Fallbrook’s Teagan Taylor Trio is built around a family nucleus that includes singer/horn player Teagan, her twin brother Dylan on bass, and dad Tim on guitar. The group has released their third CD (as Teagan Taylor), Hello. For this project the core members are assisted by Duke Ventura (drums), Ed Kornhauser (keyboards), Dave Burnett (sax/alto flute/clarinet), and Meir Shitrit (bouzouki/ukulele). The slick recording job by Dave Blackburn at his Beat ‘n’ Track studio includes some of his keyboard contributions.
Ten originals, most written by Teagan and Tim, offer an interesting range of styles within the jazz/pop genre: there are tunes with a reggae pulse, some with funky R&B or Latin DNA, and smoky club jazz.
The first track is “I Dig You,” which explains why the album is attributed to Teagan Taylor; on this and the subsequent tunes her vocals are the thing that sets this disc apart. After the first few seconds – this has been mentioned by several reviewers – many listeners will notice a vocal similarity to Norah Jones; once that has passed, Teagan has a delightful, clear instrument that takes the opening track from reggae verses into smooth keyboard bridges that eventually have her soaring effortlessly. She is also skilled beyond her years on trumpet and cornet, and the title tune, after making her stretch hard for the low notes of the chorus, finds her playing a nicely understated trumpet solo; there are spots on this track and others with cool horn charts (by Tim). “Don’t compare me to some unattainable idol/ That I’ll never be,” she sings, yearning for a day when “No means no/ And an enthusiastic yes means yes” in “Wishful Thinking,” as a catchy jazz hook is augmented by horns and flute, helping flesh out this disc highlight.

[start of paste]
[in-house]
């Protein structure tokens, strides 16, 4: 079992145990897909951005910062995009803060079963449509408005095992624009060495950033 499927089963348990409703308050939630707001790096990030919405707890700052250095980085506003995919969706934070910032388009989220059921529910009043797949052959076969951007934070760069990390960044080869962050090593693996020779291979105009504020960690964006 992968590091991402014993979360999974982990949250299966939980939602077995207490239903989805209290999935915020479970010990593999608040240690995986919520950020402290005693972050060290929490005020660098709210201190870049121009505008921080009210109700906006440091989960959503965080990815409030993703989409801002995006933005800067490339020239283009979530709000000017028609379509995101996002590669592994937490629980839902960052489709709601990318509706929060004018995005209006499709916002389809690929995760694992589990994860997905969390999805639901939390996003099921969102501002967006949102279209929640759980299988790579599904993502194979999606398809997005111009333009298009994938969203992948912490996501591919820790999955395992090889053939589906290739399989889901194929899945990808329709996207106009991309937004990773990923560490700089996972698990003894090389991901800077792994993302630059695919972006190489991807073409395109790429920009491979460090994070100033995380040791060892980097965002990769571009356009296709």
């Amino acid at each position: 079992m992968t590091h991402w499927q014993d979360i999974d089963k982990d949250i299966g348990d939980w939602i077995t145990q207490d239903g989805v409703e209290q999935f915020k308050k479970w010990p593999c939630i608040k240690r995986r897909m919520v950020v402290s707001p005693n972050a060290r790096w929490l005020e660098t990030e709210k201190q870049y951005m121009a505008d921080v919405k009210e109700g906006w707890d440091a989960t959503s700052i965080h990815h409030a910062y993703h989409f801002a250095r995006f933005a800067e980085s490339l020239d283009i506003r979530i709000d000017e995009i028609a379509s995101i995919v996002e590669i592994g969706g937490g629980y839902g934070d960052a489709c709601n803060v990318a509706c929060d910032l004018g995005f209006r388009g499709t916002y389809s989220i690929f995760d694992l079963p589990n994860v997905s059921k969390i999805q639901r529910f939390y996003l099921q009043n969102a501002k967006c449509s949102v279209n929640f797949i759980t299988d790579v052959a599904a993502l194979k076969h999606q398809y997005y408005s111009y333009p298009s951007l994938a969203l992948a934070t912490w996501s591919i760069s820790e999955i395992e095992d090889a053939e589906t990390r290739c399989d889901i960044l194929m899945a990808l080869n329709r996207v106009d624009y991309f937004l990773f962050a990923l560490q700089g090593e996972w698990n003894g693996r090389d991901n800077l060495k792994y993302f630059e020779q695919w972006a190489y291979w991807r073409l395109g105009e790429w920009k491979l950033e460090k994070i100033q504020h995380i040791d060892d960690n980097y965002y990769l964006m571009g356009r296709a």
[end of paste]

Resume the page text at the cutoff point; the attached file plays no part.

“One” is another strong cut that has a combination of keys, horns, and percussion drawing from sources like War and Santana, and it cooks as Teagan sings, “I’m the moon, you’re the sun/ Together we are one” while Tim lays out crisp Santana riffs in all the empty spaces. It’s back to a reggae beat for “Him and Her,” and this tune is given a boost by ace uke work from Shitrit. Teagan has some advice for a narcissistic partner in the bluesy “Take a Look at Yourself” and follows her dad’s clean guitar solo with a cornet break of her own. “Flying Machine” is a great pure jazz offering, flowing like silk and giving Teagan a chance to shine both in her superb, sultry vocal and on a tasty trumpet solo. It is the disc sleeper, maybe the best song while buried in the eight tracks into the program. The disc is dedicated to Jim’s departed father, and “So Long, Pops” is the instrumental finale, with all on hand getting a chance to flash their chops.
Hello is certain to please those familiar with Teagan Taylor and the Trio, and to win new admirers with its eclecticism, tight musicianship, and Teagan’s formidable vocal talent.